Over on mtv.com, stacey grant (hey, she doesn’t bother to capitalize her name, so I won’t either) has written against the body shaming of Selena Gomez after Gomez posted her new album cover on Instagram. I’ll be honest in saying that I wasn’t sure how one should properly define “body shaming,” but grant provided me with a working definition: “For a society that’s heavily focused on our own personal gain, we sure do spend a lot of time obsessing over other people’s — especially women’s — bodies. She’s too fat, she’s too thin, she’s too tall, she’s too short, etc. No matter how a person looks, someone will point out a “flaw” they personally deem unattractive. Which, in all truthfulness, has gotten really, really old.”
As a culture, we do obsess over women’s bodies, to the detriment of us all. Women are dehumanized when we see them as objects of erotic longing rather than as persons made in the image and likeness of God. Men are dehumanized when they are encouraged to see their own meaning as men in their ability to categorize, evaluate, and use women’s bodies without recognizing their personhood.
But this definition of body shaming seems to suggest that one is not allowed to make a subjective evaluation of appearance, even with the most chaste intent. To suggest a preference of some kind is evidently an implicit attack on anyone who lacks the characteristic in question. This is an irrational degree of sensitivity that has become all too common.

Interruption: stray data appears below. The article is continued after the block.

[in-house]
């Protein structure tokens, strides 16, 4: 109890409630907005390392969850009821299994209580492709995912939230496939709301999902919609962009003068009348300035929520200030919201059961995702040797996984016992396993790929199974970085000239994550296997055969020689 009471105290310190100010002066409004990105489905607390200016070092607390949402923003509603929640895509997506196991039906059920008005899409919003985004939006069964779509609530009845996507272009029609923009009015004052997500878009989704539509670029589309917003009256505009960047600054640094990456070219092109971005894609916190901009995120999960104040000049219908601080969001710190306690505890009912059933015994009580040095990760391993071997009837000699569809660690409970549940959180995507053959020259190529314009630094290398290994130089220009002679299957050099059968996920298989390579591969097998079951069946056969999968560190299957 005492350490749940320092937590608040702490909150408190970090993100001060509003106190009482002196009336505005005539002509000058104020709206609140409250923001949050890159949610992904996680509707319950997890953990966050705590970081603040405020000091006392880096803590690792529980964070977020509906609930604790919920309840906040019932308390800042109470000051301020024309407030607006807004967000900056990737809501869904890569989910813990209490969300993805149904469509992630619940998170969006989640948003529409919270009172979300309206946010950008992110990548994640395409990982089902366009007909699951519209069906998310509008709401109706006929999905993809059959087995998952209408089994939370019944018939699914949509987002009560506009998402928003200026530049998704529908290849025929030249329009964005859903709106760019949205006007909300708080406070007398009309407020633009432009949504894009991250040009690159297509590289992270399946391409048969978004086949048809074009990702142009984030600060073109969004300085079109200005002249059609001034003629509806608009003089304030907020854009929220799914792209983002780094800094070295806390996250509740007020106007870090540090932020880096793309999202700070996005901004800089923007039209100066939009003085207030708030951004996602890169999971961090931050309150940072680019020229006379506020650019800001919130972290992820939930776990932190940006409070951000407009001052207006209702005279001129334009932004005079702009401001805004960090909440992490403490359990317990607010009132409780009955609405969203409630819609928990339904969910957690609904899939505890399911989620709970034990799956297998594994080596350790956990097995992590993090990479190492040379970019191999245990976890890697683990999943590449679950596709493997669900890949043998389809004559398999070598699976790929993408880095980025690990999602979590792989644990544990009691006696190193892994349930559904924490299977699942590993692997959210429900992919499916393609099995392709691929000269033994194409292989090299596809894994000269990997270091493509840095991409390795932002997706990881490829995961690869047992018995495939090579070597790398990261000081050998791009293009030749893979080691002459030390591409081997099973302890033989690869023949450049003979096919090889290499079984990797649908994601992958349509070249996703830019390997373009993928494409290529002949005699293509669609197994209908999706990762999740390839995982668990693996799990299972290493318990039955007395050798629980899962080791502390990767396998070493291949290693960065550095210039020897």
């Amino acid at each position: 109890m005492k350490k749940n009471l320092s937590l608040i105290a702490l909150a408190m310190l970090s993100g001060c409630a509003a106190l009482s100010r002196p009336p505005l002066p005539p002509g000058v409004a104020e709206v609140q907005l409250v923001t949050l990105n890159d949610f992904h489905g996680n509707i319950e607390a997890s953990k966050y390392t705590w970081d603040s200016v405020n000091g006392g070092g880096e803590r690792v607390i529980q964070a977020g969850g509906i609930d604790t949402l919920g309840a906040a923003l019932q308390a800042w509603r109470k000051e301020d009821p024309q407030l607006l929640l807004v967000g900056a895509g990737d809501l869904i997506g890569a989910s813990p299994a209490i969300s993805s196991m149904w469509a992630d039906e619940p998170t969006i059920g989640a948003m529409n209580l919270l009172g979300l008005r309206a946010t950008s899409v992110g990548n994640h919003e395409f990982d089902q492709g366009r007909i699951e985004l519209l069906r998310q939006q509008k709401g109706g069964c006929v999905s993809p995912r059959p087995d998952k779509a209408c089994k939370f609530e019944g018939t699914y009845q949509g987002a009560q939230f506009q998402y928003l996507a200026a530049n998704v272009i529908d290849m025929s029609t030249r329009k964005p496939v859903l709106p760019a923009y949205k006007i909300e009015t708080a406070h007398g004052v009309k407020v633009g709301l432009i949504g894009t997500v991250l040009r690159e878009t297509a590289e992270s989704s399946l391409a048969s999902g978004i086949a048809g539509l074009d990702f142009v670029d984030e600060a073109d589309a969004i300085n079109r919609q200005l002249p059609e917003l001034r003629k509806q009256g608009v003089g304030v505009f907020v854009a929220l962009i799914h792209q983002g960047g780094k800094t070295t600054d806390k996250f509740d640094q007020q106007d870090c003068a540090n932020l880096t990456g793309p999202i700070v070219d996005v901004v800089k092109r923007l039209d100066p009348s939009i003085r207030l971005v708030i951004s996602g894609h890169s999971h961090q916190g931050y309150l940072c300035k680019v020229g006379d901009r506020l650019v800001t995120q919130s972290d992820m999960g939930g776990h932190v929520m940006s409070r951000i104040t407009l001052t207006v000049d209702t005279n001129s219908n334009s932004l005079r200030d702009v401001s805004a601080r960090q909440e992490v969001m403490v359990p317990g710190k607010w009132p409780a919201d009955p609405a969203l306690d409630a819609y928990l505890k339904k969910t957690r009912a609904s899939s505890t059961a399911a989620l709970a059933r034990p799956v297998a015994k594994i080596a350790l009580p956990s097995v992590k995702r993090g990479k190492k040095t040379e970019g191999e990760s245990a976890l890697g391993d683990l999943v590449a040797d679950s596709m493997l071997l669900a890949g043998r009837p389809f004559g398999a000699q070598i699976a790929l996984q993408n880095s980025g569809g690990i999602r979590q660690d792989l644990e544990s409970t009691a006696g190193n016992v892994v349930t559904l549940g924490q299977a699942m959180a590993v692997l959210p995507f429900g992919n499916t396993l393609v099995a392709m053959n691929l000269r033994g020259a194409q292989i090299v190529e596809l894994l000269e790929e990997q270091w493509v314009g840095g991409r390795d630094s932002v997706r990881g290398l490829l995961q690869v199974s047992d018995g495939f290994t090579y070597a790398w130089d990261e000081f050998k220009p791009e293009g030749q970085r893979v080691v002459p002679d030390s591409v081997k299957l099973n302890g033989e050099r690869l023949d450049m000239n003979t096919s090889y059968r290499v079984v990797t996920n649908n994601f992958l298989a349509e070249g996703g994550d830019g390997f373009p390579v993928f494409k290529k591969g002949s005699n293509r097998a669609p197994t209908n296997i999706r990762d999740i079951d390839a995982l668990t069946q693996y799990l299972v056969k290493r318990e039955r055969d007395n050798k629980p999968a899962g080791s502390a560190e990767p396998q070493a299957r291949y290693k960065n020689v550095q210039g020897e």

The rest of the article is loaded with more irrational contradictions. My favorite is that while Gomez admits that her image has been Photoshopped, the author points out, “she still looks absolutely flawless.” This isn’t sarcasm or irony; this is an utter triumph of illusion over reality. It doesn’t matter how things really are – as long as everything looks good, reality is unimportant. Evidently, even the reality that we don’t question when 23-year old young women feel the need to pose naked to promote music.
If we want our relationships to be more truthful, more real, more authentic, we have to really know and love persons as persons. When our first parents ate from the tree of knowledge, they imagined they would be like gods (Gen 3:5). But we didn’t become gods; instead, we just pretend that we are. We look in a mirror and see whatever we want to see and pretend that it’s real and that it’s good and that we don’t really need to SEE anyone else. But in truth, we only see through a mirror darkly (I Cor 13:12). Very darkly. But in the light of Christ, we can see one another “face to face” and then, only then, will love triumph over illusion.